Senior Editor

Hand’s outfitted kayak. Photo: Crowdfunding page.

The Inertia

It was his fourth attempt, and it was technically fatal. R.W. Hand, who was making his latest go at kayaking across the great Pacific Ocean between California and Hawaii, was rescued off the coast of Monterey the morning of April 30.

Hand, a 61-year-old wildland firefighter and former Army Ranger from Colorado, was found face down in Spanish Bay near Pebble Beach. “I was sure he was dead. He was blue, he looked dead as dead can be,” Jon Kramer told KSBW 8 after making contact. “But you never give up hope.”

Kramer was checking the waves when he spotted the abandoned kayak outside the surf zone. Kramer then noticed Hand’s body bobbing nearby in the rocks. He attempted to pull him to shore, but because of Hand’s size, had to wait for Cal Fire to arrive to help get him out of the water. When paramedics showed up they were able to get the kayaker’s pulse going again and he’s now in a Monterey hospital and according to a crowdfunding page that is being updated by family, Hand, known as Rod to friends, is awake and responsive and should recover.

Hand on the job.

Kramer thinks Hand got caught in a gnarly spot locals refer to as Satan’s near Point Joe. “It’s pretty aptly named,” Kramer told the Monterey Co. Weekly. “The currents are horrible, the waves are wild and break in every direction of the compass, all the time. It’s just a cauldron of breaking waves.”  Kramer theorizes that Hand was caught in that cauldron and beaten so badly his lifejacket was ripped from his body.


In paddling circles, the self-propelled journey from California to Hawaii is of the Everest-ilk, with gnarly currents, days alone at sea, ocean wildlife and all the perils that come with open-ocean travel. The 2,400-mile expedition has only been completed by San Diego’s Ed Gillet, who left Monterey Bay in June of 1987 and arrived on Maui  63 days later, eating toothpaste after his relatives feared he’d been lost at sea. It is still considered one of the greatest kayaking feats–whitewater or sea–ever completed.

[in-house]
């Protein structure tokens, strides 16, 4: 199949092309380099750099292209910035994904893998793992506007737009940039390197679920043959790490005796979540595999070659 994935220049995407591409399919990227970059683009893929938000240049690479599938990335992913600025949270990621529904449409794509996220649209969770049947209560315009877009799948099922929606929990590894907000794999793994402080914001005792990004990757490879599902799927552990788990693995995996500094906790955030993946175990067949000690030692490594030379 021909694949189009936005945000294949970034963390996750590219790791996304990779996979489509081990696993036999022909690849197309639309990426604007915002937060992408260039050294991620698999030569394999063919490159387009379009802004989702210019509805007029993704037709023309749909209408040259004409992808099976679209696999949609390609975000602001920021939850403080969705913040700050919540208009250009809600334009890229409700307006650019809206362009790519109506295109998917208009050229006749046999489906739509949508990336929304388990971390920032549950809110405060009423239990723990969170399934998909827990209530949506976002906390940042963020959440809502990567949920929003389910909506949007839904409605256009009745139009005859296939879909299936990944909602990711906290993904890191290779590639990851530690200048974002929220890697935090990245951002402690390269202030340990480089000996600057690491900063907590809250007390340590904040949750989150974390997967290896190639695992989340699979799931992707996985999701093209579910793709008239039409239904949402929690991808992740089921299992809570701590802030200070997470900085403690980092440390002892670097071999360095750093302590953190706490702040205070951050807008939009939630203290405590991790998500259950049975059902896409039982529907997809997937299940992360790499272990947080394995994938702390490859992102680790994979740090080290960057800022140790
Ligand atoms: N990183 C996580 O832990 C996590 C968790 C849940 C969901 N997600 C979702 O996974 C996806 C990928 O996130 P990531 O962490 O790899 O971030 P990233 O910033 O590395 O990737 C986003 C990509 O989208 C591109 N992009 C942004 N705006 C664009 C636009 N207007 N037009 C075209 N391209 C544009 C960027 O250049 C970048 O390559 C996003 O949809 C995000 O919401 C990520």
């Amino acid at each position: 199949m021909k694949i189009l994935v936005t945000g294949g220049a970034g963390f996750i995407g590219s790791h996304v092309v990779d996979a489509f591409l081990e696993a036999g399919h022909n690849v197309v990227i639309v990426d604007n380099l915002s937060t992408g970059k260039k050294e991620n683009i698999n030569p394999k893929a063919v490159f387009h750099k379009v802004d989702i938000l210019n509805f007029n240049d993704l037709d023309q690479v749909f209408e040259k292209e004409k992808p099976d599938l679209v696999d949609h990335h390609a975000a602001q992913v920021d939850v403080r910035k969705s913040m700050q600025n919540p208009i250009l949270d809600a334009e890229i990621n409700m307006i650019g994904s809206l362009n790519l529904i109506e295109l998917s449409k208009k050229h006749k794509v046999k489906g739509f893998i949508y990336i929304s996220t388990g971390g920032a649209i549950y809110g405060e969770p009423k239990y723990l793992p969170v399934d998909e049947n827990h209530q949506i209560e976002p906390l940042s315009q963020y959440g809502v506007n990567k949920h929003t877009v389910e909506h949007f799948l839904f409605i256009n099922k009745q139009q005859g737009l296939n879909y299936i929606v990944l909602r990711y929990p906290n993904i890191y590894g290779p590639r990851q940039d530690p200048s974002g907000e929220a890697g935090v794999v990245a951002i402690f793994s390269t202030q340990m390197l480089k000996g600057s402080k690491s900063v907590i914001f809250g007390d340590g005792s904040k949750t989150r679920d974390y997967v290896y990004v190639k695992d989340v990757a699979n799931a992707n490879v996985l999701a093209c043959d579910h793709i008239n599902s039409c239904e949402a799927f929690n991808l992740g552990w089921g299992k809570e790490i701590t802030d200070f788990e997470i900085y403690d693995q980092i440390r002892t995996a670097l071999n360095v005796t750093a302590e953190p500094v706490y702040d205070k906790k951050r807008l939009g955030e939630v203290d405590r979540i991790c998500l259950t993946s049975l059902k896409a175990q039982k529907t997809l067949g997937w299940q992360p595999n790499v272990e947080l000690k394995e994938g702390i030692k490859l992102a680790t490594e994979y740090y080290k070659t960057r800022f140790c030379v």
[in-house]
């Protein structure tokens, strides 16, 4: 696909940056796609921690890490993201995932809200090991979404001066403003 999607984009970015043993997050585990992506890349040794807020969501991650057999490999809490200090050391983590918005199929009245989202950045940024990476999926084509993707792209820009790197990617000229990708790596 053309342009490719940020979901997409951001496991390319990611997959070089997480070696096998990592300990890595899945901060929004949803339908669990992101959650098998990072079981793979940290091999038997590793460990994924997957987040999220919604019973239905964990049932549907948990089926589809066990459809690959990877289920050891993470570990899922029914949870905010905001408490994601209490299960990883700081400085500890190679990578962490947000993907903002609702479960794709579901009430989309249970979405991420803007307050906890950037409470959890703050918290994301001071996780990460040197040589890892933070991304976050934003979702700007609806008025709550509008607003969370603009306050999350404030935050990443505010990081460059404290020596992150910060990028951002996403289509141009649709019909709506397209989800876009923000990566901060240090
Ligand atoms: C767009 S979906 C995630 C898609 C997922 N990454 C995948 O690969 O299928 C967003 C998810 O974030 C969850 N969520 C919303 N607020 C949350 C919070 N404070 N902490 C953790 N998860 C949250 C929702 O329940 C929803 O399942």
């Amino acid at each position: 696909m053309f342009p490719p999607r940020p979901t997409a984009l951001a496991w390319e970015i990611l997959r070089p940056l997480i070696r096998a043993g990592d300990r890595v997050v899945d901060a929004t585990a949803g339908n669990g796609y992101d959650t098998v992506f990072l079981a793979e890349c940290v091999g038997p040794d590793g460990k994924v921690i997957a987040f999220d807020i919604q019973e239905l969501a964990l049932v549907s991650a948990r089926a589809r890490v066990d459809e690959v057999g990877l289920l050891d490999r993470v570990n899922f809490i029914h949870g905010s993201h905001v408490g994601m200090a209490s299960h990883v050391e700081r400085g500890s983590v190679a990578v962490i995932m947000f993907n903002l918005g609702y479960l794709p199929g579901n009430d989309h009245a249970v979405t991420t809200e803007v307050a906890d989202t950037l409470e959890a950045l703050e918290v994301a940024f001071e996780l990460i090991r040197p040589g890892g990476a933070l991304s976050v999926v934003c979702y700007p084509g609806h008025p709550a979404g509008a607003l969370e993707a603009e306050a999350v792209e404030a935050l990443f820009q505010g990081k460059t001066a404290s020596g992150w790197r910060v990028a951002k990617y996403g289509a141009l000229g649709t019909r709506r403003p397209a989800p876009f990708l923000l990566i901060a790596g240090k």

Hand was making this attempt in a custom kayak from a company in B.C. outfitted with solar panels and room for all his gear. On his first attempt, Hand launched with a friend from Monterey in June of 2013. They were hoping to lash their boats together for rest but a collision damaged their kayaks, thwarting the trip. Hand’s 2014 attempt was ended by rough seas as he flipped four times in what he described as 30-foot waves, finally accepting a Coast Guard rescue after friends called for help. On his third attempt, Hand had to return after his kayak began leaking heavily from damage on the previous trips.

Editor’s Note: Author Dave Shively‘s new book on Gillet’s epic California-to-Hawaii journey titled, The Pacific Alone, is set for a Fall, 2018 release.


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